tue 11/05/2021

mental health

The Artist's Wife review - uninspired portrait of dementia in the Hamptons

“The only child I’ve ever had is you,” the artist’s wife (Lena Olin), spits at the artist, her considerably older husband (Bruce Dern), who retorts, “That was your goddamn choice so don’t blame it on me.”Although the setting – a wintery East Hampton...

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Edward St Aubyn: Double Blind review - constructing 'cognition literature'

If it weren’t for the warning on the blurb, the first chapter of Double Blind would have you wondering whether you’d ordered something from the science section by mistake. It's a novel that throws its reader in at the deep end, where that end is...

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Poly Styrene: I Am a Cliche review - memorialising her mother

There was always something a little diffident about teenage Marion Elliott-Said, who created her on-stage persona Poly Styrene after putting together her band X-Ray Spex from a small ad in the back pages of the NME in 1977. Male fans and the music...

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Words on Bathroom Walls review - well-meaning but glib

Adam (Charlie Plummer) is being tested for glaucoma at the start of Words on Bathroom Walls, the director Thor Freudenthal's adaptation of Julia Walton's 2017 Young Adult novel. In fact, the indrawn teenager is suffering from schizophrenia and will...

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Luxor review - Andrea Riseborough stars in cathartic drama about healing old wounds

Zeina Durra’s sophomore feature arrives on our screens a decade on from her debut, The Imperialists Are Still Alive! It was worth the wait. Luxor is a subtle, low-key drama that possesses an atmosphere of meditative calm, exploring a life that has...

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Relic review – a deadly disappearing act

The bleak power of the Australian horror movie Relic, Natalie Erika James’s feature debut, derives from its masterful use of a simple metaphor. The creepy house wherein Kay (Emily Mortimer) and her daughter Sam (Bella Heathcote) first seek and are...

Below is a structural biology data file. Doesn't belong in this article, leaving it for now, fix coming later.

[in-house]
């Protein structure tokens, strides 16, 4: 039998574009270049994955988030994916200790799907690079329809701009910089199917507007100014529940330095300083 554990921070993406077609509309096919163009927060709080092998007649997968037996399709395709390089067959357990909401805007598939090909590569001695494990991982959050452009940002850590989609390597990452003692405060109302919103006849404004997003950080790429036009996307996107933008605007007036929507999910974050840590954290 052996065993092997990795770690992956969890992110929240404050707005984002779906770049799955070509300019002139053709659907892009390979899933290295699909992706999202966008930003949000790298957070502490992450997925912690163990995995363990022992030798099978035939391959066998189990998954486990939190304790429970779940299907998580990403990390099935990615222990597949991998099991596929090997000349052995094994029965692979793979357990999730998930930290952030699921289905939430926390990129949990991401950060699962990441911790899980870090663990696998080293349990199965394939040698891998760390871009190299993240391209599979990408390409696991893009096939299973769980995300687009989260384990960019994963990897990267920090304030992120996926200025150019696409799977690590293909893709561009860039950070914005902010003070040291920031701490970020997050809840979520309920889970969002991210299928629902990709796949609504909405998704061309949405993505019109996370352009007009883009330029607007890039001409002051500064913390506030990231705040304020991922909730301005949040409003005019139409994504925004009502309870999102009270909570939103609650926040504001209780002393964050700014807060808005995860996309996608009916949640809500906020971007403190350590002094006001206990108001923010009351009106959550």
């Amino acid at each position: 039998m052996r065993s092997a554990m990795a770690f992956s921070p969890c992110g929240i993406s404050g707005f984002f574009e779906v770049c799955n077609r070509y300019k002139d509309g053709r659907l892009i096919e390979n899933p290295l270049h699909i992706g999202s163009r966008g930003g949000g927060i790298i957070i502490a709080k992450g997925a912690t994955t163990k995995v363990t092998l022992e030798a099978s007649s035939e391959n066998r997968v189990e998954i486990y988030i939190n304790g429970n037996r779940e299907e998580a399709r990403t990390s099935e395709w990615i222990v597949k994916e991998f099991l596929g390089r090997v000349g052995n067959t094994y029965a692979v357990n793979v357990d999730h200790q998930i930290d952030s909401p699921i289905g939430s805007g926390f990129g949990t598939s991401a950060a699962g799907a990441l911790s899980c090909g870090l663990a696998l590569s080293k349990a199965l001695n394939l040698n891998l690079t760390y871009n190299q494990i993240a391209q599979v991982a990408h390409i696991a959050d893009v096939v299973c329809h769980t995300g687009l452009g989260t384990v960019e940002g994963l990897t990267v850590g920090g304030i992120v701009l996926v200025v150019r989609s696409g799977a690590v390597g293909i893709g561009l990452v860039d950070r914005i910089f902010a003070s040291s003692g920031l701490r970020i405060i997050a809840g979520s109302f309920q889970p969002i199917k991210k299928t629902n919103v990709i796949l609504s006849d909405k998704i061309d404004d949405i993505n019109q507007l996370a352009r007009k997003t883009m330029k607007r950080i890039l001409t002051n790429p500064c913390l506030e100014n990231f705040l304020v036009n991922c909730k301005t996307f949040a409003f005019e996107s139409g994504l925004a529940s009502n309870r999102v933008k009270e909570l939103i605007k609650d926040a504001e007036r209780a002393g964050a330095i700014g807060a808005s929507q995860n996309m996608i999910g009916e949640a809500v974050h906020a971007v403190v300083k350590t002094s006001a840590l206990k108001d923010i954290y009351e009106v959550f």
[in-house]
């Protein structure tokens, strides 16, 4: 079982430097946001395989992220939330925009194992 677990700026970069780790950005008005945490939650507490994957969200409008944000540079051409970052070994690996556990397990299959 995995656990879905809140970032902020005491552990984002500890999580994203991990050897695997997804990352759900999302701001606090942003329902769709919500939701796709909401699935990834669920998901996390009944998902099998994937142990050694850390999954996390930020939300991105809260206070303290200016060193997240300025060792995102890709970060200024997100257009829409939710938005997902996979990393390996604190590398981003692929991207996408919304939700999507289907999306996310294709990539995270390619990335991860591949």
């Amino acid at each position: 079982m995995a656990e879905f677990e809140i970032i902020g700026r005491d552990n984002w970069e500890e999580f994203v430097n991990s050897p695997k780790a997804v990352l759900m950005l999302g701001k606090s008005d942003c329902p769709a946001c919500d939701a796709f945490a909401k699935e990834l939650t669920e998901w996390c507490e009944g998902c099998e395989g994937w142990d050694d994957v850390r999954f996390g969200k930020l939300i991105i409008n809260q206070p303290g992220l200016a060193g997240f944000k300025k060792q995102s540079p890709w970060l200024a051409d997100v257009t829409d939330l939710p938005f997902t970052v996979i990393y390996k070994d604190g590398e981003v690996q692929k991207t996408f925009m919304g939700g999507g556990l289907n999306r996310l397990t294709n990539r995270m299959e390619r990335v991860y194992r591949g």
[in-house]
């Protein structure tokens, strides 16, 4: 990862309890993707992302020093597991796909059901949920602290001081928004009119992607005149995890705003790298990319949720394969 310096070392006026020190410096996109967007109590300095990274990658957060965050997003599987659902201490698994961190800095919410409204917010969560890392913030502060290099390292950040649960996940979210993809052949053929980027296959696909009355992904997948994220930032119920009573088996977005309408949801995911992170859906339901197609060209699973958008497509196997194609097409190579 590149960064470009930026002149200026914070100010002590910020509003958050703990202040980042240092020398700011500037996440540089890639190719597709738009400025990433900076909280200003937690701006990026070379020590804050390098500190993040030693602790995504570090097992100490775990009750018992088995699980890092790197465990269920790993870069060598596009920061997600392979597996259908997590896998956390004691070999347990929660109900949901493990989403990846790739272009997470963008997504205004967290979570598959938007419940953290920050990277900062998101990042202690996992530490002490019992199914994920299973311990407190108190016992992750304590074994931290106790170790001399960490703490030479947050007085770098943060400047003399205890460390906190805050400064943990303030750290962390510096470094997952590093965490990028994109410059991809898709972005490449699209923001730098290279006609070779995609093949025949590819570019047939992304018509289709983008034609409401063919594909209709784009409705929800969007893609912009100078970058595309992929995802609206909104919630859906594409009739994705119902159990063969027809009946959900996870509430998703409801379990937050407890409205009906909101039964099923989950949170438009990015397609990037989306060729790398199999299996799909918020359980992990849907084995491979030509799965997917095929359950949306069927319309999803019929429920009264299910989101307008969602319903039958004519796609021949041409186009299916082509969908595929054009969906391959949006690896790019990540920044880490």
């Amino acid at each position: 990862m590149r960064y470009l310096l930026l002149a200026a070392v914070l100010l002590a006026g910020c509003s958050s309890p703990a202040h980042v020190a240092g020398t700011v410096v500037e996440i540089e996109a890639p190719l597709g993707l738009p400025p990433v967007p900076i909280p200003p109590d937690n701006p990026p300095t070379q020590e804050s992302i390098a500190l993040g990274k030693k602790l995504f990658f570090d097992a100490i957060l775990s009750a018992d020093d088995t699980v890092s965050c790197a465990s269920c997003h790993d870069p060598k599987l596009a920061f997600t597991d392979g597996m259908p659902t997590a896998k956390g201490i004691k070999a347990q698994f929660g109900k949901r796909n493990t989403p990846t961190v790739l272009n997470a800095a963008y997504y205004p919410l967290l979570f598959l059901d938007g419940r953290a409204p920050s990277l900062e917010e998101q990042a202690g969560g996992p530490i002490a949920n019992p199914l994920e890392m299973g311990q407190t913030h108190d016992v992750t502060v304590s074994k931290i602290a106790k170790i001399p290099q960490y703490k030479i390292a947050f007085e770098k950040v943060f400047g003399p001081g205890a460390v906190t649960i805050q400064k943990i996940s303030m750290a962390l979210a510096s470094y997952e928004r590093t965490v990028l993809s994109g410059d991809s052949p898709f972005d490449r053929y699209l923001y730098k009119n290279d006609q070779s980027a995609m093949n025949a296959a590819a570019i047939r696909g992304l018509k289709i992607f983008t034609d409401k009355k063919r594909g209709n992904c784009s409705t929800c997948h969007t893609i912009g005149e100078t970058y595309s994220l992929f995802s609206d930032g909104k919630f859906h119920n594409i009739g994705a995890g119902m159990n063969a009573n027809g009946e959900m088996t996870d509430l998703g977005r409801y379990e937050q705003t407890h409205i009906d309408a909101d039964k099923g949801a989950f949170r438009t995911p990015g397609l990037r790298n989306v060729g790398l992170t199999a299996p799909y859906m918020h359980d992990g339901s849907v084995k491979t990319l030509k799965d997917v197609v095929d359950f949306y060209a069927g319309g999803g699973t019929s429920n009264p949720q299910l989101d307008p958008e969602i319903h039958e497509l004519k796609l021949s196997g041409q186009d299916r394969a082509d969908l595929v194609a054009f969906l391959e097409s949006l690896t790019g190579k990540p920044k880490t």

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LFF 2020: Supernova review – Stanley Tucci and Colin Firth shine as couple on the road

Unsurprisingly, there’s a lot of pleasure to be had watching Stanley Tucci and Colin Firth as a mature couple pootling around the UK in their humble camper van. They bicker about the satnav voice, argue the merits of the shipping forecast, and both...

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theartsdesk Q&A: Sally Anne Gross and Dr George Musgrave, authors of 'Can Music Make You Sick?'

Today is World Mental Health Day and of course that means an awful lot of hugs and homilies, thoughts and prayers, deep-breathing exercises and it’s-good-to-talk platitudes from people speaking from positions of immense privilege – ranging from the...

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Saint Maud review - creepy and strangely topical psychological horror

It only takes a few seconds of Saint Maud – dripping blood, a dead body contorted on a gurney, a young woman’s deranged face staring at an insect on the ceiling, an industrial clamour more likely to score the gates of hell than the pearly...

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Eternal Beauty review - imagination in every frame

Barring a few outliers, British indies tend to follow the same formula: serious subjects told seriously. Whether it’s a council estate, a rural farm, or a seaside town, you can always rely on that trademark tension and realism we Brits do so well....

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Playing Sandwiches & A Lady of Letters, Bridge Theatre review - the darkness dazzles, twice over

"Getting dark," or so comments Irene Ruddock (a pitch-perfect Imelda Staunton) in passing midway through A Lady of Letters, and, boy, ain't that the truth? Both this monologue, and the one that precedes it (Playing Sandwiches, featuring the mighty...

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Wayne Holloway-Smith: Love Minus Love review – powerfully excavating the tormented poet's psyche

Roughly two years since “the posh mums are boxing in the square” scooped first place in the 2018 National Poetry Competition, Wayne Holloway-Smith returns with Love Minus Love, his second full-length collection. The follow-up to Alarum (2017)...

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